Over the past twelve months, feminism has undoubtedly joined the ranks of 3D movies and the Big Bang of social media as one of the motifs of the 21st century so far. Less than two years ago, the most famous women in the world were discouraged from uttering the dreaded F-word in interviews for fear of alienating a portion of their fanbase, particularly the male portion. After all, had the ultra-sexed up Katy Perry of 2010 declared herself a women’s rights activist, the image associated with that label would’ve been markedly uglier and less marketable.
In mid-2015, the women topping Maxim’s Hot 100 are the same women leading the charge for a potential fourth wave of feminism (or perhaps feminism 3.5) in this decade. Calling this a feminist victory is an overstatement if I ever saw one, but there is one undeniable conclusion to this phenomenon: feminism is suddenly sexy.
However, as we have all learnt from decades of cultural exploitation in the entertainment industry, sex does indeed sell and women’s rights has become a profitable market. While our moment in the spotlight is nothing to condemn, the art of marketing a famous face can often come at the price of authenticity. We need to make sure we are still in control of how feminism is being portrayed on the main stage. So how can you tell the difference between the degradation and belittlement of the feminist movement for financial gain and a real Rosie (the Riveter, of course)?
While the stars are the ones who get awarded the public credit for the finished product, creating a public image is a process involving dozens of people with varying levels of control. Often, the person portrayed as being in charge is the one who has had the least say. Therefore, if the portrayal of the feminist celebrity is created by a team of predominantly men, does she lose her impact?
While I realise it is social media suicide to call in to question the authority of feminism’s current queen bee, Beyonce’s relationship with feminism is one worth looking at. Having been largely responsible for rendering the debate on gender equality relevant again in pop culture, she has cemented her status as the most powerful woman in the music industry. Behind the scenes, however, it can be argued that she fails to practice what she preaches. Working in an industry where only a reported 4% of Music Producers Guild members are female and the pay gap between men and women is wider than average (a 2010 Guardian article reported that 47% of women in the music industry earn less than £10,000 compared with 35% of men), her album credits often feature only one female credit in either song writing or producing – herself. Even her female empowerment hit “Run the World (Girls)” was written, recorded and mixed by a team of men.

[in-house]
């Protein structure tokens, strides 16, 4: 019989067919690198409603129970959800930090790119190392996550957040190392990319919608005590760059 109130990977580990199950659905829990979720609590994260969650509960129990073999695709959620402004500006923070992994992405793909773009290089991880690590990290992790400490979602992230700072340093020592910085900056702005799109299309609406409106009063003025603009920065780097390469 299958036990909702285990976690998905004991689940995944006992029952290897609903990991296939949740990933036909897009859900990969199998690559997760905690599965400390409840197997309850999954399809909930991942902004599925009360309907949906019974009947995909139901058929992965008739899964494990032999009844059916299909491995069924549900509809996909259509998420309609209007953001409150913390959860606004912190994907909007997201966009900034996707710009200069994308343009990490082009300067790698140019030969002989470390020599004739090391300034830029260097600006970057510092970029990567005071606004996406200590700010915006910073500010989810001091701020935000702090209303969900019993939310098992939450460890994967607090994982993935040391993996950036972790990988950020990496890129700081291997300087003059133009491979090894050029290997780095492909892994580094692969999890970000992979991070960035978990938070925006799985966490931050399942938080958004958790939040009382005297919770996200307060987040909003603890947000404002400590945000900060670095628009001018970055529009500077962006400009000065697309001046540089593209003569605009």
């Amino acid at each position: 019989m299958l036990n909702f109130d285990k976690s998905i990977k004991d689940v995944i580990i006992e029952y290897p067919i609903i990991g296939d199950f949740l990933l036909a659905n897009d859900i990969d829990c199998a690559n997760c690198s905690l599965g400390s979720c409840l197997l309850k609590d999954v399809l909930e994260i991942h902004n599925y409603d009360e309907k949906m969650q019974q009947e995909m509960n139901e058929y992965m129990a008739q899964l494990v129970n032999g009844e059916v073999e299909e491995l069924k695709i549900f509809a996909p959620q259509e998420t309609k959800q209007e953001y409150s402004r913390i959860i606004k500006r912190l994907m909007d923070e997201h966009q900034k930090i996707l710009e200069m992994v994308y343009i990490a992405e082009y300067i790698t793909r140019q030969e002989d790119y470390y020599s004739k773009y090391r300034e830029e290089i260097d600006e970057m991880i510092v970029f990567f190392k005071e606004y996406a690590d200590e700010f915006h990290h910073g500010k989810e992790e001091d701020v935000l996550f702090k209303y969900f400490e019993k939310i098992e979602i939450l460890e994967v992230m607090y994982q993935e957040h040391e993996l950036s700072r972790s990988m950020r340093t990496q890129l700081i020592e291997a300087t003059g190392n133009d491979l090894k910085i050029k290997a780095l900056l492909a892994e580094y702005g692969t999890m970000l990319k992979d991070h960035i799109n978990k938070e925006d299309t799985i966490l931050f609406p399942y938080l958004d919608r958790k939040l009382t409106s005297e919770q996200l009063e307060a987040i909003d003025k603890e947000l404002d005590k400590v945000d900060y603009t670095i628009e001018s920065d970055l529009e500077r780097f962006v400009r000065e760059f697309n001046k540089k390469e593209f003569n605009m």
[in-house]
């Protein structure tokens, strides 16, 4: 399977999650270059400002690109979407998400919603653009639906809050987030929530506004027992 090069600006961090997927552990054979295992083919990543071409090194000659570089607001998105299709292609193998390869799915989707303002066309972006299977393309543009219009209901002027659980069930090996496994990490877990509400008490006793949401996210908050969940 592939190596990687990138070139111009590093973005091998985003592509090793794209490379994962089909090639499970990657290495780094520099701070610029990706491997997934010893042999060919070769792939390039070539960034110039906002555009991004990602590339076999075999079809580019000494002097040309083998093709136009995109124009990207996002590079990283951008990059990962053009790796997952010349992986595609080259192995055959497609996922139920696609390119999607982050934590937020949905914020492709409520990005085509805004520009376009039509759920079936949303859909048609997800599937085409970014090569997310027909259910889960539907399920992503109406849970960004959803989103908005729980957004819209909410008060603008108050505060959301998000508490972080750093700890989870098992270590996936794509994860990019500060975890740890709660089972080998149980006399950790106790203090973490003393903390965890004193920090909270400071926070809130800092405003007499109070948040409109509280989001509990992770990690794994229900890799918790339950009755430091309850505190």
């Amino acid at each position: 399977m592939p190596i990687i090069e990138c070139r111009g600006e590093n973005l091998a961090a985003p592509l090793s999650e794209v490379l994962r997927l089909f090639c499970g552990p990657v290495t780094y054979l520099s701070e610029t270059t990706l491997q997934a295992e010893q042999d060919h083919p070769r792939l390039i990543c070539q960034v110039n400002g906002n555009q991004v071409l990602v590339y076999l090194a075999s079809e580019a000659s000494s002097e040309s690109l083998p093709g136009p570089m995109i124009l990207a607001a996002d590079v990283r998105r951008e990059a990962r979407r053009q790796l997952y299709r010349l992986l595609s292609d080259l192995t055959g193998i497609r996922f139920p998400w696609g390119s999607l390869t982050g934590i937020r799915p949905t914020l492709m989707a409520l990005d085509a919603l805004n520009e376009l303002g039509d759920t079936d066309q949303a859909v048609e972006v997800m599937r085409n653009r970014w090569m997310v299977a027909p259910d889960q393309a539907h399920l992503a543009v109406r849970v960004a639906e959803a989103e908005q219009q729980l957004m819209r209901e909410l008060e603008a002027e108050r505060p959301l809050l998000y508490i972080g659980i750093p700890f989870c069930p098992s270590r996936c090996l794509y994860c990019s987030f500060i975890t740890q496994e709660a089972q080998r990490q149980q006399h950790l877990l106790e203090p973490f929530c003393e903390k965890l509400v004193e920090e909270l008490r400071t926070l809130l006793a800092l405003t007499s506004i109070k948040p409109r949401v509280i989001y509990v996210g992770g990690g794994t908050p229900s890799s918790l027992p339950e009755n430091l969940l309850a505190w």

Does Beyonce have a responsibility as a self-proclaimed feminist activist towards the women in her industry? And does the overwhelming male involvement in creating her image of female strength raise a question of control? Of course, Beyonce is not the only woman guilty of inconsistencies in her feminist image and alongside the likes of Emma Watson and Taylor Swift, she has used their fame and influence to propel the gender equality struggle in to the spotlight.
This is where the near-infamous concept of the ‘male gaze’ gets introduced. Though incessantly discussed when studying our popular media, it never gets old in a culture that is constantly breaking the boundaries of hyper-sexualisation when we thought that there was no more that could be done.
An article in VICE Media’s ‘Noisey’ magazine at the conclusion of 2014 suggested that the two big buzzwords of the year were ‘feminism’ and ‘booty’. In the same year that Jennifer Lopez released her music video for ‘I Luh Ya Papi’, a decidedly feminist parody on the sexual objectification of women in music videos, she released ‘Booty’, her aptly-named collaboration with Iggy Azalea.
The latter video features images of the two girls totally lathered in oil writhing their bottoms together as Lopez sings “You wanna touch her”. Some would call the video a proud statement of J.Lo and Iggy’s right to be sexual and proud of their bodies. However, the expression of sexuality in this video does not appear to be an affirmation of ownership by the pair, but rather a performance for the benefit of the heterosexual, male perspective.
The idea of ‘owning your sexuality’ and being openly proud of your body is a perfectly valid pursuit often used as a scapegoat by the PR teams of female celebrities seeking to benefit from both the popularity of feminism and the continually relevant objectification required to sell their product. On occasion, a female entertainer is capable of declaring authority over her sexuality and it can be quite a powerful moment in dismantling the disturbing underlying tones of sexual exploitation that taint our popular media. But it is important to recognise the distinction between ownership and objectification.
Assuming that feminism doesn’t fade in to distant memory as another old pop culture fad of the mid 2010s, the increasing cultural relevance of the movement inevitably exposes it to exploitation by marketing and PR teams which threaten the integrity of a movement designed to protect the fundamental rights of women. As consumers, it is vital we stay in control.